- The Committee is “concerned that a firm involved with the discredited HBOS Reading scandal is involved with the Historical Shortfall Scheme, and that the Post Office Ltd. (POL) CEO was unaware of the issues surrounding the HBOS compensation scheme. Though Herbert Smith Freehills may have experience in establishing such schemes we are not reassured by the Minister or the POL CEO’s arguments that the issues associated with the HBOS scheme do not necessarily question their role in the Historical Shortfall Scheme. In responding to this report, we expect the Government to explain how the Historic Shortfall Scheme differs from the HBOS Reading scheme and what safeguards have been built in to avoid the problems that the latter scheme experienced.”
- There is much criticism in the Committee’s report of the Historical Shortfall compensation Scheme, which has received claims for compensation from more than 2,500 sub-postmasters and sub-postmistresses. The Committee questions the scheme’s independence and is concerned that the Post Office is involved in making initial recommendations regarding claims. It says that, given that the Post Office bears a major part of the responsibility for the Horizon scandal, “it seems perverse that POL is making initial recommendations regarding claims”. The Committee adds, “It is worth remembering that a key criticism made of POL at the height of the scandal was that effectively it acted as judge, jury and executioner when deciding on convictions of sub-postmasters.”
- The slowness in paying compensation claims means more claimants will die awaiting their cash, given their age profiles. “We are disappointed that so few claims have been processed by the Historic Shortfall Scheme considering it was closed over a year ago. The conclusion of only 30% of claims does not represent significant progress.”
- The Committee is concerned about the low amounts of compensation, the difficulties in making claims, the lack of support and expert advice available and onus being on the claimant to prove losses when the Post Office may not have the relevant paperwork.
- The Committee wants details of claims refused where there was paperwork missing.
- Given that the Post Office has profited from taking money from sub-postmasters on the basis of Horizon data, there needs to be a “significant level of benefit of doubt when compensation is calculated”.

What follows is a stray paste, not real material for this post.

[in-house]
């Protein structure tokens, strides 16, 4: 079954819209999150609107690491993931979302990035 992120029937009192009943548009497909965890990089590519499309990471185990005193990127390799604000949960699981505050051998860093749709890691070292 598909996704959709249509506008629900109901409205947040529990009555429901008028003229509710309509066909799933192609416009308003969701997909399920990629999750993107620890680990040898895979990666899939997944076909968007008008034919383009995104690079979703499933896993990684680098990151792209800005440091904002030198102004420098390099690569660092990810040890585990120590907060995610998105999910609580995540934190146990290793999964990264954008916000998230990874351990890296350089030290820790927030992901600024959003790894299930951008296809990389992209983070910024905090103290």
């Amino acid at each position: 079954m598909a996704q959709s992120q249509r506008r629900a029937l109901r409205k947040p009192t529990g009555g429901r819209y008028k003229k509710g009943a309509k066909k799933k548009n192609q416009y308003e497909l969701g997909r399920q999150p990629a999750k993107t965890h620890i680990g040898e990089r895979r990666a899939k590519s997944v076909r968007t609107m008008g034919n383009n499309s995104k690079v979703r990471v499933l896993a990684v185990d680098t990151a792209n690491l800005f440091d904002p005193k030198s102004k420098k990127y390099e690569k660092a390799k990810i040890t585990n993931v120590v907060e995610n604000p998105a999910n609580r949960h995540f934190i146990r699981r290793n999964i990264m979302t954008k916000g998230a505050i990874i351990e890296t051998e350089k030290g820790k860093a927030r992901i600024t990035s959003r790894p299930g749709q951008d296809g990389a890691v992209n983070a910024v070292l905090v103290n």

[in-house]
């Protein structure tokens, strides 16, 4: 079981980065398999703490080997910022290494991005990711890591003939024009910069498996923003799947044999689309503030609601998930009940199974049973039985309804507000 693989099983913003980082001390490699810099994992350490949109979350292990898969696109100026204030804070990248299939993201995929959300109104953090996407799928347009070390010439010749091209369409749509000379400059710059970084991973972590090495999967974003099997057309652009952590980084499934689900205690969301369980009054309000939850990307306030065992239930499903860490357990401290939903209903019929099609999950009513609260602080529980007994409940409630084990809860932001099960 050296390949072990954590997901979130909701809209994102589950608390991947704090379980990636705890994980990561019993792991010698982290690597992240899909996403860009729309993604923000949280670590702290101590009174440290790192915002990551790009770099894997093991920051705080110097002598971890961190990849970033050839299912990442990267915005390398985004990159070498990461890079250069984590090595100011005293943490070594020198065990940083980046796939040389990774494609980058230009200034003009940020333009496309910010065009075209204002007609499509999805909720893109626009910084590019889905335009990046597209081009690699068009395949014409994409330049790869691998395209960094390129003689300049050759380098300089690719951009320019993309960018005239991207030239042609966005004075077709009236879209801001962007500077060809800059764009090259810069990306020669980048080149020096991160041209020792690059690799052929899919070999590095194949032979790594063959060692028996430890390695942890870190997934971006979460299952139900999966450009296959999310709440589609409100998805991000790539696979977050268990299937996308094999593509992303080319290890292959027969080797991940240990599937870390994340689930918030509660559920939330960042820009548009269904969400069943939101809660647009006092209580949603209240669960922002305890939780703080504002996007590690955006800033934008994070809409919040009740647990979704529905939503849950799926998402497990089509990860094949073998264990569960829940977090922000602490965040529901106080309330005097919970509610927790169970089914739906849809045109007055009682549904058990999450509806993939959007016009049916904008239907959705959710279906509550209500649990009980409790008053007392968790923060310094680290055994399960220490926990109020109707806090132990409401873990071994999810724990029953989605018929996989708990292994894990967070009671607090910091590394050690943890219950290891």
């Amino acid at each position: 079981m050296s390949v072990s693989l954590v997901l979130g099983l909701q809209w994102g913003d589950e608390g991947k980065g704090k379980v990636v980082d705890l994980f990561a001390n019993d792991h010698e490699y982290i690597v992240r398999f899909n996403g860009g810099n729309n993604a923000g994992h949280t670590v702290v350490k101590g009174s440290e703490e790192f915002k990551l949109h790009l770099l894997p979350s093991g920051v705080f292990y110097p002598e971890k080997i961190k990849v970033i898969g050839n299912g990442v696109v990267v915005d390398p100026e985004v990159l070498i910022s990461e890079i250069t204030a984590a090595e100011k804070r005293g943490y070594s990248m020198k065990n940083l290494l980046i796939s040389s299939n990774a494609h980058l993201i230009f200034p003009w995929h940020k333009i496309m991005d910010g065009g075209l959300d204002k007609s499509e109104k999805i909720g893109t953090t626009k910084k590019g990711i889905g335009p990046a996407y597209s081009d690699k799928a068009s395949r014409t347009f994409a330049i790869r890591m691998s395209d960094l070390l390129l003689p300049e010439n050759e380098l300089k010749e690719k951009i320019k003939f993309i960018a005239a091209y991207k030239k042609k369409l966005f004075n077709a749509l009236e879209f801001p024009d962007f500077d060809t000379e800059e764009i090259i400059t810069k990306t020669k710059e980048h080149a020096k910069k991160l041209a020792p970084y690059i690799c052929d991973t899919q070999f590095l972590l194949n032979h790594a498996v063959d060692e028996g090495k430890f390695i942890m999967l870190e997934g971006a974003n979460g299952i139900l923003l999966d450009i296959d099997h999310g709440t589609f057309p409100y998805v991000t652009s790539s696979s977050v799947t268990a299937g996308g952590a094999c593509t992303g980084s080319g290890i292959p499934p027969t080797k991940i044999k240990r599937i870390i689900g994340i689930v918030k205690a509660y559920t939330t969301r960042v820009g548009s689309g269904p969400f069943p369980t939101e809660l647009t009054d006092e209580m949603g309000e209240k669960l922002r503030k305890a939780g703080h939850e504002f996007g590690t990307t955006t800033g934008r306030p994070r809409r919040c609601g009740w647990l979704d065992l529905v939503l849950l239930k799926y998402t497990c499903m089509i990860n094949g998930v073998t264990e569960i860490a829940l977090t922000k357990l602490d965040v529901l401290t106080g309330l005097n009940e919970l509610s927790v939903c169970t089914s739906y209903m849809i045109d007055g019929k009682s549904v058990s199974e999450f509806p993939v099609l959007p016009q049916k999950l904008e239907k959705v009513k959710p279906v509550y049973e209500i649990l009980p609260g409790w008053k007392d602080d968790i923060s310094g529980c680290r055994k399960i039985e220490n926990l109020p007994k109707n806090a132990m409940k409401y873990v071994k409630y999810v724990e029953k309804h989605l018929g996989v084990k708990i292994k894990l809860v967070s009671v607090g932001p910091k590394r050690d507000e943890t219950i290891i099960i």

- The Committee calls for more transparency over the costs of compensation schemes. The Committee noted that it hadn’t been told about a £685.6m direct grant to the Post Office over Post Office historical matters.
Comment – What happens now?
Ministers are free to accept or reject any of the Committee’s recommendations. They must, however, publish a formal response, usually within two months.
There is no doubt that the Committee’s report will add to pressure on government and the Treasury to pay at least the Bates 555 group’s £46m legal costs.
The traditional government reply to awkward reports of Parliamentary committees is to fudge, which can mean seeming to accept recommendations without actually acting on them. But the Parliamentary momentum for the Bates 555 to be properly and fairly compensated may now be too great for ministers to continue with the present undeclared strategy of promising much, talking regularly to the 555 and delaying actual government-funded compensation payments indefinitely.
That said, there is little appetite in Whitehall to pay the 555 any government money, especially as the group’s expose of the scandal has made the Post Office technically insolvent and created a huge amount of extra work for the civil service. There is also the technical problem of proving to the Treasury that compensating the 555 is value for money. This is where ministers come in. With the help of Downing Street and the Treasury, the Postal Affairs minister Paul Scully could make things happen. But to date he has been has been weak and vacillating.
The hope now is that’s BEIS’s commendable report will help create an unstoppable Parliamentary force for the right thing to be done. There is nothing in the report that any right-thinking person could denigrate or dismiss. The report is a landmark in the post-litigation era of the Post Office IT scandal.
MPs demand urgent compensation for Post Office scandal victim group – Computer Weekly
Post Office received £1bn taxpayer subsidy last year as part of IT scandal compensation – Karl Flinders, Computer Weekly